“It was really designed to change the way the federal criminal justice system worked,” said Mr. Cassell, who is a law professor at the University of Utah.
In addition to asking that the court force the Justice Department to share evidence against Boeing and remove a provision granting it immunity from further criminal prosecution, the families also asked it to require that Boeing appear for a public arraignment and refer the agency’s failings in the case to House and Senate oversight committees.
In the motion, the families also noted that just months after the deferred prosecution agreement was announced one government lawyer involved in negotiating it left the Justice Department for Kirkland & Ellis, the law firm that represented Boeing in the case. The families said that they were not accusing the lawyer of specific wrongdoing, but rather calling attention to a revolving door that “provides a potential motive” for the government to have failed in its responsibility to the families.
The lawyer, Erin Nealy Cox, was one of three people quoted in the Justice Department’s Jan. 7 announcement and one of only a handful of government lawyers whose names were on the settlement itself. Kirkland announced last summer that Ms. Cox would join its government, regulatory and internal investigations group, which is led by the lawyer who signed the deferred prosecution agreement on Boeing’s behalf.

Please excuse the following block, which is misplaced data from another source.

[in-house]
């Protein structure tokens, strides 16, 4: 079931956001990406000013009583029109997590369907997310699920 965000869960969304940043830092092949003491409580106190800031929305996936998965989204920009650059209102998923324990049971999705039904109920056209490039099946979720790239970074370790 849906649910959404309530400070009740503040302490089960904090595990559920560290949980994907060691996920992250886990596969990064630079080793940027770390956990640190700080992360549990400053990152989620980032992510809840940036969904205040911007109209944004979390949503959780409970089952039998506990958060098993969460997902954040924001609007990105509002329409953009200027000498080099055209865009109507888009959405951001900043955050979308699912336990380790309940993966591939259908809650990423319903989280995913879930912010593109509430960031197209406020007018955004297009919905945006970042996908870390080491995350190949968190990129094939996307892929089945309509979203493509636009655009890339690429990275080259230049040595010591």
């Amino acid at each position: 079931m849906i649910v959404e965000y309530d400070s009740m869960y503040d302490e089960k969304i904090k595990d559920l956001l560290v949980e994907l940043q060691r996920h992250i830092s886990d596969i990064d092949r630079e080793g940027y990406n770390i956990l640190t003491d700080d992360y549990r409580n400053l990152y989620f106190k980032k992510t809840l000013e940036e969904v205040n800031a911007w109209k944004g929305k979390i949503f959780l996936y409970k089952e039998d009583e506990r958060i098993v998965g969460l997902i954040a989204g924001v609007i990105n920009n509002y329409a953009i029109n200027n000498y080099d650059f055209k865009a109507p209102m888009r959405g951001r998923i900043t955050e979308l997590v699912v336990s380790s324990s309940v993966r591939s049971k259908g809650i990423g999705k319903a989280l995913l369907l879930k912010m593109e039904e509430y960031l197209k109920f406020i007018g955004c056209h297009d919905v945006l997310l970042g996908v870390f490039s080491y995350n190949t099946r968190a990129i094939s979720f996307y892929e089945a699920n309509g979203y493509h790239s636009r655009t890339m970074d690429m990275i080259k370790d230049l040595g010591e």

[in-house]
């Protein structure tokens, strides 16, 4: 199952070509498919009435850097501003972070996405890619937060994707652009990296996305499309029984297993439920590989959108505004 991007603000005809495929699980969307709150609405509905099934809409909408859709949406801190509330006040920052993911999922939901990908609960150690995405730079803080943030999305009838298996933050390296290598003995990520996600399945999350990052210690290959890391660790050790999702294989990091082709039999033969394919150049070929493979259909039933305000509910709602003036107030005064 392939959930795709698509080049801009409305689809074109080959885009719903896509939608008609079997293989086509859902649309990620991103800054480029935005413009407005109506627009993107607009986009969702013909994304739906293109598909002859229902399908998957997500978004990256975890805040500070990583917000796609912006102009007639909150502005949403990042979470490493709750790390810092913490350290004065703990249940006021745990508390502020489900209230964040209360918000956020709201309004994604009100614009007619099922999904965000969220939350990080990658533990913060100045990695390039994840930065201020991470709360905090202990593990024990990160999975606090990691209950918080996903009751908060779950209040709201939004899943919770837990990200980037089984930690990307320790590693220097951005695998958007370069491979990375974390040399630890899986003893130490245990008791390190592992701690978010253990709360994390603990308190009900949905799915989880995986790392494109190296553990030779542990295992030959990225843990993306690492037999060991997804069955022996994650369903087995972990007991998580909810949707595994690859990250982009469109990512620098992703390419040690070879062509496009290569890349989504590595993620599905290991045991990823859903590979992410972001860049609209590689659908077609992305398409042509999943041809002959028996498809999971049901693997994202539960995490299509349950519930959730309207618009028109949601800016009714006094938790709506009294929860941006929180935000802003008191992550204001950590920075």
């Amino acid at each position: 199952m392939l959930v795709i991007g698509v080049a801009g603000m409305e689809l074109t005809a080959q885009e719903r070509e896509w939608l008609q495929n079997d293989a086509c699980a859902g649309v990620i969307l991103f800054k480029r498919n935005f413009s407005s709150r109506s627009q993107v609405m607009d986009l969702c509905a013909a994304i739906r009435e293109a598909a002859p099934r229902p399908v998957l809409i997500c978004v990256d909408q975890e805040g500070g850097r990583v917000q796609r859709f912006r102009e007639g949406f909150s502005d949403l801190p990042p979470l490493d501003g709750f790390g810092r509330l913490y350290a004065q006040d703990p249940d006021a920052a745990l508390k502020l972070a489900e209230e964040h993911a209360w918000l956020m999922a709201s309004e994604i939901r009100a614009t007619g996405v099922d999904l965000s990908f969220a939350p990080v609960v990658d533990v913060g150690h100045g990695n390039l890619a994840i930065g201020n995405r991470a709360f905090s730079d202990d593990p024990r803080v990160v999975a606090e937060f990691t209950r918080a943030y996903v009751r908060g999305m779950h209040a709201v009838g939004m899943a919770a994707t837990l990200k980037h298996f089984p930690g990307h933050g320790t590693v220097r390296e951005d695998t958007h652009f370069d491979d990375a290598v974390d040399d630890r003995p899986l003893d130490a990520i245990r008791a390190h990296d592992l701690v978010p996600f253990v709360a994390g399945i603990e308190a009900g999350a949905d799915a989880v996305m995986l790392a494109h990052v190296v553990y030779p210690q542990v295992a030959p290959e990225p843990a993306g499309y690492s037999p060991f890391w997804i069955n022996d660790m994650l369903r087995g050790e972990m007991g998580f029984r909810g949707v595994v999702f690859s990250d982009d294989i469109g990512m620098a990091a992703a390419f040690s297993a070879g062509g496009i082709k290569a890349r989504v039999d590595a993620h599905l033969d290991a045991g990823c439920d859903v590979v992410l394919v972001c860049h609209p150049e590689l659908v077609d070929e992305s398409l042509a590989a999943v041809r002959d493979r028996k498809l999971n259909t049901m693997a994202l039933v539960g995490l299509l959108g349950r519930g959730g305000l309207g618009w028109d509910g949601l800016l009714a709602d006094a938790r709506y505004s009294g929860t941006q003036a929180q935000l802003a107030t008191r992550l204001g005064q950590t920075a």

Ms. Cox did not immediately respond to a request for comment.
The federal government has faced widespread criticism for its handling of the Max crisis. The Federal Aviation Administration has acknowledged failings in how it oversaw the plane’s development and certification. Senator Maria Cantwell, the Democrat from Washington State who is chairwoman of the Senate commerce, science, and transportation committee, issued a report this week detailing what she called “a troubling erosion of safety oversight” and asking the F.A.A. to investigate a number of whistle-blower allegations.
And some lawmakers have criticized the Justice Department for not being aggressive enough in pursuing cases against the company and its executives. In October, a federal grand jury indicted a former top Boeing pilot, but no other high-level executives have been charged with wrongdoing.
In November, a group of current and former Boeing executives agreed to settle a shareholder lawsuit over the crashes. That month, the company also separately agreed to broadly take responsibility for the crashes in a deal with most of the families of the 157 people killed in the crash in Ethiopia, paving the way for the families to sue the company for compensatory damages. The families agreed not to seek punitive damages from Boeing, which they were unlikely to have won.